THE FRACTURE TOUGHNESS OF CARBON-STEEL, ALLOY-STEEL AND HEAT-TREATED RAILWAY RAILS
The static and dynamic fracture toughness of standard carbon steel rail was determined using precracked Charpy bars. The static, fracture toughness was found to be higher than the dynamic fracture toughness across the entire range of railway operating conditions. Since rails are subjected to dynamic loading conditions, dynamic fracture toughness tests were conducted on specimens from alloy-steel and heat-treated rails in order to compare fracture properties. In addition, the standard British rail steel and two heat-treated grades of British rail steel were evaluated. It was found that carbon levels above 0.55 w/o did not affect fracture toughness while increasing silicon decreased fracture toughness in both high and low carbon rails. In line with earlier work, it was found that decreasing pearlite spacing increased fracture toughness. In addition, the effects of manganese, chromium and molybdenum are discussed.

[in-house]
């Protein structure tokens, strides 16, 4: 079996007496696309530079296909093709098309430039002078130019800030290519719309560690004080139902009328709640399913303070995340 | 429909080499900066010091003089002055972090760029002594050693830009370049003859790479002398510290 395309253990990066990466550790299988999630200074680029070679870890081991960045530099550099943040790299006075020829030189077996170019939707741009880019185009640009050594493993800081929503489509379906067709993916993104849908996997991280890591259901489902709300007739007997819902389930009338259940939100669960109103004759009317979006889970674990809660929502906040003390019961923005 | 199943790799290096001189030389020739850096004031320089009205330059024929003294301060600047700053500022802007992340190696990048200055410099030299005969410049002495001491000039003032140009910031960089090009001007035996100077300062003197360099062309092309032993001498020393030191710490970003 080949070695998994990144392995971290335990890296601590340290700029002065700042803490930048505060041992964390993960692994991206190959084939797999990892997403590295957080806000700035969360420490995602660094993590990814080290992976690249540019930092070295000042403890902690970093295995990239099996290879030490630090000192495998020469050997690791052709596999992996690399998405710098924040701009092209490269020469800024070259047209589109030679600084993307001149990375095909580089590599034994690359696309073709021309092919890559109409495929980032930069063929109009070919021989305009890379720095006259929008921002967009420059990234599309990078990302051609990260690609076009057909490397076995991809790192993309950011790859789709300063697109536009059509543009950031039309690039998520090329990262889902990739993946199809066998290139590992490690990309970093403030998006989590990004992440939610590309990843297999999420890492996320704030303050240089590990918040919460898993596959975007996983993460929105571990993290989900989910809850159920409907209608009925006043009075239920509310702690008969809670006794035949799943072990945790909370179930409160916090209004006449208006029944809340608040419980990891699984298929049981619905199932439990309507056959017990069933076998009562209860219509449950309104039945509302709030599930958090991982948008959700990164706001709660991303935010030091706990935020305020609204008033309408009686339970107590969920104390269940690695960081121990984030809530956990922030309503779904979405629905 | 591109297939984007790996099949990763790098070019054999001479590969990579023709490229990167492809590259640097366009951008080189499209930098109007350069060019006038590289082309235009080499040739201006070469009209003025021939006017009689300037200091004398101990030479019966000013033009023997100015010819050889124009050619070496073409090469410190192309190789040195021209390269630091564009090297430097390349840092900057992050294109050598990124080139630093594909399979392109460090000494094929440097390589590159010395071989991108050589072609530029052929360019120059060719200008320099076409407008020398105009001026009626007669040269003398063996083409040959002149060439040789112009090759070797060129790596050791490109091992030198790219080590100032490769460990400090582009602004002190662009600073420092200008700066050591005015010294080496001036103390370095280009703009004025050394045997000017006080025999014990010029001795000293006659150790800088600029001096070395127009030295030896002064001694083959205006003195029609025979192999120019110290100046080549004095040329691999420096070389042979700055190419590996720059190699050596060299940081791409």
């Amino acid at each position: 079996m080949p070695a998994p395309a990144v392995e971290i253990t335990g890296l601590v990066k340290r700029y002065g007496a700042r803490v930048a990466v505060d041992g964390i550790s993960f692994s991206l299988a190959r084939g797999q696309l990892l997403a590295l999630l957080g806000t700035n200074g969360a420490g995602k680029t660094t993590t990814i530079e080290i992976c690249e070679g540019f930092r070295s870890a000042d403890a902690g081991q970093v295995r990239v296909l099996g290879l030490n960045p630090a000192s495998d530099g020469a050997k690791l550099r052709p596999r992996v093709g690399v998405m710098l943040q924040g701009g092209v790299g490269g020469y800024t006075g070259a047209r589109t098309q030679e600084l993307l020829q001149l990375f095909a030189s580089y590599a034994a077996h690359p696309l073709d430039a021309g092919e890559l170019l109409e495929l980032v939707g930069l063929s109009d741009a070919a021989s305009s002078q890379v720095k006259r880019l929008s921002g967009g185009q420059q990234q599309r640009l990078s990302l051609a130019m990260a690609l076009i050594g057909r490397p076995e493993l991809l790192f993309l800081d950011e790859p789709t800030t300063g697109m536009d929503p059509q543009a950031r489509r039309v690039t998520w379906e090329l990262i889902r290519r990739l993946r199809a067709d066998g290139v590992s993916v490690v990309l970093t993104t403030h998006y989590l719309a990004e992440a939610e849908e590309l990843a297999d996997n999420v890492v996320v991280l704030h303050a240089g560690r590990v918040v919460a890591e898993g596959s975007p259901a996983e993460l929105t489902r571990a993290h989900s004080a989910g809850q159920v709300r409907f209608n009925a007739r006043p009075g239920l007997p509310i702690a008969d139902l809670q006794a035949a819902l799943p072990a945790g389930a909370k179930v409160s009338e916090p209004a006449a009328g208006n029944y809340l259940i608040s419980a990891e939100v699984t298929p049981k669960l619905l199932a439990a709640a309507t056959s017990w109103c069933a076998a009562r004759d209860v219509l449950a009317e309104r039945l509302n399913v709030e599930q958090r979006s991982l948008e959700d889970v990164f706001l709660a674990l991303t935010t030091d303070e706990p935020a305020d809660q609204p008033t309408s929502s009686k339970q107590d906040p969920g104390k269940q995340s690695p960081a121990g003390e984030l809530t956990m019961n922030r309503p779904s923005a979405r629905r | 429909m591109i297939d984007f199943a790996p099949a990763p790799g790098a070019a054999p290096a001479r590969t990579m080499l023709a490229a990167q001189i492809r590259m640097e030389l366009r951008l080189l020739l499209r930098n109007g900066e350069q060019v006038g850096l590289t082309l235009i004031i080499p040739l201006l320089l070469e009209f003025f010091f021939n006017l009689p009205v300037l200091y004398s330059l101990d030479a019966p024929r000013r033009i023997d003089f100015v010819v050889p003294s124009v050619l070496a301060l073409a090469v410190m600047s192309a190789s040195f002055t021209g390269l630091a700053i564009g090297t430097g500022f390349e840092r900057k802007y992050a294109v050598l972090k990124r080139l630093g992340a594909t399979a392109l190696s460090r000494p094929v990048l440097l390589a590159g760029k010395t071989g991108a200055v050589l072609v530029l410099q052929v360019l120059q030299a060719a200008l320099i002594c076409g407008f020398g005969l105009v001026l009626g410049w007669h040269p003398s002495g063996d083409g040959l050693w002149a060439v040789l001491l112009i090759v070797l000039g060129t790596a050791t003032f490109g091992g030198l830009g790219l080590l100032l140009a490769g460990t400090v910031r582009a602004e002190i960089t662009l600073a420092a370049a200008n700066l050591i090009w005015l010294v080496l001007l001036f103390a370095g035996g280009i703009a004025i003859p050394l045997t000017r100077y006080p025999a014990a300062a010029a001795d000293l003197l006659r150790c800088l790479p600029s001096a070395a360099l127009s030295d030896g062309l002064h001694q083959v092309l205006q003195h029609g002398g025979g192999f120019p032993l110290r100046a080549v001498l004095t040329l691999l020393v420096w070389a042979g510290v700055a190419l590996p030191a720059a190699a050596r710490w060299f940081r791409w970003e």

Chicago, IL USA 60616
- Stone, D H
- Publication Date: 1974-9
- Features: Figures; References;
- Pagination: 23 p.
- TRT Terms: Carriers; Economics; Failure; Fracture properties; Laws and legislation; Metallurgy; Motor carriers; Rail (Railroads); Rail steel; Resource allocation; Transportation
- Old TRIS Terms: Rail failure; Rail steel metallurgy
- Subject Areas: Economics; Finance; Law; Society; Transportation (General);
- Accession Number: 00098079
- Record Type: Publication
- Source Agency: Association of American Railroads
- Report/Paper Numbers: R-163
- Files: TRIS
- Created Date: Aug 13 1976 12:00AM